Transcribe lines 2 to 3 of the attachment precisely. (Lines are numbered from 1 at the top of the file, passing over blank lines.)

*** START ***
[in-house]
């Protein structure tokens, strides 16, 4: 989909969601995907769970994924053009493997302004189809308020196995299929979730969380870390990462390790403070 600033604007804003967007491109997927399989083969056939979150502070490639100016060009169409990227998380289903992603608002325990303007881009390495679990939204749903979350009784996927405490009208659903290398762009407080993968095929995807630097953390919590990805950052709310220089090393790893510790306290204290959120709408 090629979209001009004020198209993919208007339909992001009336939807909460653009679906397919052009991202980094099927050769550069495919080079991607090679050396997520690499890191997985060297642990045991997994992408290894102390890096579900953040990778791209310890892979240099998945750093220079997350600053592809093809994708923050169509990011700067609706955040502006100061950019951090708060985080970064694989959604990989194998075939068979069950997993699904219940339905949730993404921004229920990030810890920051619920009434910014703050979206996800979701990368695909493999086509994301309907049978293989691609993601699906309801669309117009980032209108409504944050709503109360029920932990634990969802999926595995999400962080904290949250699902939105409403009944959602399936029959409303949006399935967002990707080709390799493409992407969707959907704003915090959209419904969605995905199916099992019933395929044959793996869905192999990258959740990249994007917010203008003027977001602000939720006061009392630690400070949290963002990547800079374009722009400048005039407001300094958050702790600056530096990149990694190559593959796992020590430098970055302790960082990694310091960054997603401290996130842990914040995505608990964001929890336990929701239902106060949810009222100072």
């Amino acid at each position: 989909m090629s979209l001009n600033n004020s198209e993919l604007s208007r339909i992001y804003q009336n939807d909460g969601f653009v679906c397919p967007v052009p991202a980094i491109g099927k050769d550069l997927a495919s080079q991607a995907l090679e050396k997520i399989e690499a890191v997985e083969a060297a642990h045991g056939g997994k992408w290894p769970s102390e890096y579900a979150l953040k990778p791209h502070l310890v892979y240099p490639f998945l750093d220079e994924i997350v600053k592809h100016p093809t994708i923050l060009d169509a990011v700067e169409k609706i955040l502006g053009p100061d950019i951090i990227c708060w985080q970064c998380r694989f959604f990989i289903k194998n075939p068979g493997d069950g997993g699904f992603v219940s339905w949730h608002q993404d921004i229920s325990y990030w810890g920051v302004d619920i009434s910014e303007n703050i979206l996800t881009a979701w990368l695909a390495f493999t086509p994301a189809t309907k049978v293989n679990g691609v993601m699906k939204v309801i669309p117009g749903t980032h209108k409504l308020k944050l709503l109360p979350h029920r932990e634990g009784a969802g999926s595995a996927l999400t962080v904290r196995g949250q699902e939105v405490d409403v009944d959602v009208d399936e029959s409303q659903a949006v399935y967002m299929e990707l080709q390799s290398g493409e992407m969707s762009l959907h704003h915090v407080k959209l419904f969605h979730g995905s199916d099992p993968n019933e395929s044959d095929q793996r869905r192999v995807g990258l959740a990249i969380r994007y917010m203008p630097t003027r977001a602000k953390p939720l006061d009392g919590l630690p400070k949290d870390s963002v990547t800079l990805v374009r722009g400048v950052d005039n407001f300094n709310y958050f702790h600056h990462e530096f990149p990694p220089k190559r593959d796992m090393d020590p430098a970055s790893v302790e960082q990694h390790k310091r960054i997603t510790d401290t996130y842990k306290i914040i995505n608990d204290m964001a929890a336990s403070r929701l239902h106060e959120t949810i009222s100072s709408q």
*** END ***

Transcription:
């Protein structure tokens, strides 16, 4: 989909969601995907769970994924053009493997302004189809308020196995299929979730969380870390990462390790403070 600033604007804003967007491109997927399989083969056939979150502070490639100016060009169409990227998380289903992603608002325990303007881009390495679990939204749903979350009784996927405490009208659903290398762009407080993968095929995807630097953390919590990805950052709310220089090393790893510790306290204290959120709408 090629979209001009004020198209993919208007339909992001009336939807909460653009679906397919052009991202980094099927050769550069495919080079991607090679050396997520690499890191997985060297642990045991997994992408290894102390890096579900953040990778791209310890892979240099998945750093220079997350600053592809093809994708923050169509990011700067609706955040502006100061950019951090708060985080970064694989959604990989194998075939068979069950997993699904219940339905949730993404921004229920990030810890920051619920009434910014703050979206996800979701990368695909493999086509994301309907049978293989691609993601699906309801669309117009980032209108409504944050709503109360029920932990634990969802999926595995999400962080904290949250699902939105409403009944959602399936029959409303949006399935967002990707080709390799493409992407969707959907704003915090959209419904969605995905199916099992019933395929044959793996869905192999990258959740990249994007917010203008003027977001602000939720006061009392630690400070949290963002990547800079374009722009400048005039407001300094958050702790600056530096990149990694190559593959796992020590430098970055302790960082990694310091960054997603401290996130842990914040995505608990964001929890336990929701239902106060949810009222100072």
């Amino acid at each position: 989909m090629s979209l001009n600033n004020s198209e993919l604007s208007r339909i992001y804003q009336n939807d909460g969601f653009v679906c397919p967007v052009p991202a980094i491109g099927k050769d550069l997927a495919s080079q991607a995907l090679e050396k997520i399989e690499a890191v997985e083969a060297a642990h045991g056939g997994k992408w290894p769970s102390e890096y579900a979150l953040k990778p791209h502070l310890v892979y240099p490639f998945l750093d220079e994924i997350v600053k592809h100016p093809t994708i923050l060009d169509a990011v700067e169409k609706i955040l502006g053009p100061d950019i951090i990227c708060w985080q970064c998380r694989f959604f990989i289903k194998n075939p068979g493997d069950g997993g699904f992603v219940s339905w949730h608002q993404d921004i229920s325990y990030w810890g920051v302004d619920i009434s910014e303007n703050i979206l996800t881009a979701w990368l695909a390495f493999t086509p994301a189809t309907k049978v293989n679990g691609v993601m699906k939204v309801i669309p117009g749903t980032h209108k409504l308020k944050l709503l109360p979350h029920r932990e634990g009784a969802g999926s595995a996927l999400t962080v904290r196995g949250q699902e939105v405490d409403v009944d959602v009208d399936e029959s409303q659903a949006v399935y967002m299929e990707l080709q390799s290398g493409e992407m969707s762009l959907h704003h915090v407080k959209l419904f969605h979730g995905s199916d099992p993968n019933e395929s044959d095929q793996r869905r192999v995807g990258l959740a990249i969380r994007y917010m203008p630097t003027r977001a602000k953390p939720l006061d009392g919590l630690p400070k949290d870390s963002v990547t800079l990805v374009r722009g400048v950052d005039n407001f300094n709310y958050f702790h600056h990462e530096f990149p990694p220089k190559r593959d796992m090393d020590p430098a970055s790893v302790e960082q990694h390790k310091r960054i997603t510790d401290t996130y842990k306290i914040i995505n608990d204290m964001a929890a336990s403070r929701l239902h106060e959120t949810i009222s100072s709408q």